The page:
Friends of the Clearwater offers citizen alternative for Nez Perce-Clearwater National Forests Revision; Forest Service proposed action deeply flawed
Moscow – Today, Friends of the Clearwater announced their outline of a Citizens Conservation Biology Alternative for the Nez Perce-Clearwater National Forests Plan Revision. The Clearwater River drainage encompasses nearly 5-million acres of public wildlands and is part of the largest intact ecosystem in the lower 48. Tremendous biodiversity is found throughout low and high elevations and conservation biologists consider the Clearwater drainage the most important habitat for large forest carnivores in the U.S and Canadian Rockies. Along with designated wilderness and wild and scenic waterways, the Clearwater drainage also has 1.5-million acres of unprotected roadless wildlands.
“We are excited to put forth a citizen alternative based on sound scientific principles that would protect the outstanding natural values of the Clearwater basin,” said Brett Haverstick, Education & Outreach Director for Friends of the Clearwater. “This alternative is about protecting water, soils, habitat and biological connectivity.”
A cornerstone to the group’s citizen alternative for the forest plan revision is offering long-term protection for the vast roadless wildlands and waterways in the Clearwater drainage. This contrasts sharply with the Forest Service’s initial proposal for revision, released today as well, which would promote motorization and development of wild country. The agency proposal betrays the 1993 Clearwater National Forest lawsuit settlement agreement. That agreement assigned about 560,000 acres to be managed under the recommended wilderness category. The agency’s proposed action for wilderness recommendation, which is actually two proposals, ranges from 234,000 to 328,000 acres.
“We hope the agency takes bold steps towards protecting the entire roadless base of the drainage by recommending areas for Wilderness or creating administrative non-motorized and non-mechanized backcountry designations,” said Gary Macfarlane, Ecosystem Defense Director for Friends of the Clearwater. “Places like Weitas Creek and Pot Mountain offer some of the best habitat in the entire drainage for ungulates and carnivores and are in need of protection as Wilderness.”
Furthermore, the group contends the Forest Service proposal does nothing to address changes necessary in order to preserve designated Wilderness. Haverstick stated, “On the 50th Anniversary of the Wilderness Act, the Forest Service should have proposed meaningful measures to better protect places like the Selway-Bitterroot and Gospel-Hump Wildernesses.”
Other components of the alternative center around increasing old-growth habitat, managing for a diversity of forest-types and habitats, and allowing fire, insects and disease to fulfill their ecological niche. This contrasts with the agency’s proposed action, which would industrialize the national forests through massive increases in logging. The proposal would also damage watersheds by effectively rendering meaningless current streamside protection buffers.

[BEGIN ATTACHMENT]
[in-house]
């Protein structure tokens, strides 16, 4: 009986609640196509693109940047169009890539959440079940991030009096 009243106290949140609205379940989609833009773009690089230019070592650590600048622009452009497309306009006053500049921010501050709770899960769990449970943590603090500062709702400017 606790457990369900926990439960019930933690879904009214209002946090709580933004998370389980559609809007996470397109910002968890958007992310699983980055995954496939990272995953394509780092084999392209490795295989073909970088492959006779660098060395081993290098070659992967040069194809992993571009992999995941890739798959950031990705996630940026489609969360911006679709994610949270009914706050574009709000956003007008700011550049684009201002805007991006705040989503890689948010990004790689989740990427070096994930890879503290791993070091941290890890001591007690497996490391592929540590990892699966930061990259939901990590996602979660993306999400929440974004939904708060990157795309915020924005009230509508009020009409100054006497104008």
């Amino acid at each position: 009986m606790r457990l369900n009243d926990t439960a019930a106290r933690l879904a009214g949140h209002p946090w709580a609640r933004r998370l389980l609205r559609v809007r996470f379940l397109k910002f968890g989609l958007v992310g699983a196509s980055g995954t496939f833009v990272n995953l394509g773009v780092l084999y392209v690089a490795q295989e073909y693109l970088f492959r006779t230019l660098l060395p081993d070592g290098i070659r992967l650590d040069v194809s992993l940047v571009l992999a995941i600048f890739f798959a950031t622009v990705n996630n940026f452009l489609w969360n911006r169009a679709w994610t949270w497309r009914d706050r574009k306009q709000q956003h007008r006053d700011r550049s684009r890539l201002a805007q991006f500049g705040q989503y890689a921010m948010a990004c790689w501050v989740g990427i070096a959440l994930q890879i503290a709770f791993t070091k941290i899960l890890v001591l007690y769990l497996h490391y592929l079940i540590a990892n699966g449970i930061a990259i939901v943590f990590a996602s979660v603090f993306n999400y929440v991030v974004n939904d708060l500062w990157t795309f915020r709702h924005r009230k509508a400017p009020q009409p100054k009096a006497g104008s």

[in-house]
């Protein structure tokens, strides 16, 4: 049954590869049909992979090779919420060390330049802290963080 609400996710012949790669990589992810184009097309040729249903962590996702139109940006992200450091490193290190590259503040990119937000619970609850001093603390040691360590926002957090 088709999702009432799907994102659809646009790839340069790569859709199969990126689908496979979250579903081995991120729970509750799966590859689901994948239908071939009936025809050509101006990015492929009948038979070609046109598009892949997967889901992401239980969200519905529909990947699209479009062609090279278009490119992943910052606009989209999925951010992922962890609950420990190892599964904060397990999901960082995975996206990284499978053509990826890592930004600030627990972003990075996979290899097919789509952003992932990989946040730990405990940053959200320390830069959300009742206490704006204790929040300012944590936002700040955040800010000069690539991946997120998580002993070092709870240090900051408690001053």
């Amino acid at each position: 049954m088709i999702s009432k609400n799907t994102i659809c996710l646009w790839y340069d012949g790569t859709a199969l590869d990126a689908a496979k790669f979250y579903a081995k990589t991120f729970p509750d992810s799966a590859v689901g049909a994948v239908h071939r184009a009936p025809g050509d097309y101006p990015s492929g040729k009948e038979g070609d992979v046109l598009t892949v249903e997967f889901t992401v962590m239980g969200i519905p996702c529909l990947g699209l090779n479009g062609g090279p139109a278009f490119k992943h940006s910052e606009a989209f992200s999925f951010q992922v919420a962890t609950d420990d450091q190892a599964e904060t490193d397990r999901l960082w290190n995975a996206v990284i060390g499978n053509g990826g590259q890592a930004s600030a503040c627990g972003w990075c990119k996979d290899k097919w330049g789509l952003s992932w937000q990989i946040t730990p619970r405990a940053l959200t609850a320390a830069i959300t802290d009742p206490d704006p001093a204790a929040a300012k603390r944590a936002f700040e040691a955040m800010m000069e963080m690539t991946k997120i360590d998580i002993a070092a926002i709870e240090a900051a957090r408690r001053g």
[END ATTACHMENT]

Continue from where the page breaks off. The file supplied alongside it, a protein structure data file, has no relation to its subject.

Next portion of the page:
“This alternative takes a scientific approach to forest management and allows natural processes like fire, beetle infestation and disease to do what they have been doing for millions of years—create diverse, healthy fish and wildlife habitats,” said Haverstick. “A resilient forest has large extents of unmanaged old growth-habitat, and also contains a wide diversity of habitat components such as snags, down logs and patches of dead and dying trees leading to natural regeneration all across the forest,” he added.
When it comes to agency accountability and restoring areas in the Clearwater River drainage, the group is very concerned with the potential for the agency to weaken or remove existing enforceable standards and monitoring efforts that prioritize protecting fragile soils, clean water and habitat. “The Forest Service’s proposed action retreats from enforceable standards to protect watersheds or wildlife habitat. Instead, it offers flowery language with no substance,” Haverstick said.
“Management of our national forests must include strong, enforceable standards that hold the agency accountable to ensure soils, waters and wildlife and fish habitat are not degraded by overemphasis on resource extraction,” said Macfarlane. “If monitoring data reveals that current conditions are not being met, then proposed activities must not move forward until those standards are achieved. Unfortunately, by almost every measure, this initial proposal is far worse than the existing plans for the Clearwater and Nez Perce National Forests.”
The release of the Forest Service’s proposed action is supposed to be the initial stage of formal public involvement under the National Environmental Policy Act. At this stage, the process must be open to public input and suggested alternatives. Macfarlane concluded, “We will see if the Forest Service is really interested in public accountability and following the law when the formal draft environmental impact statement is released in several months.”
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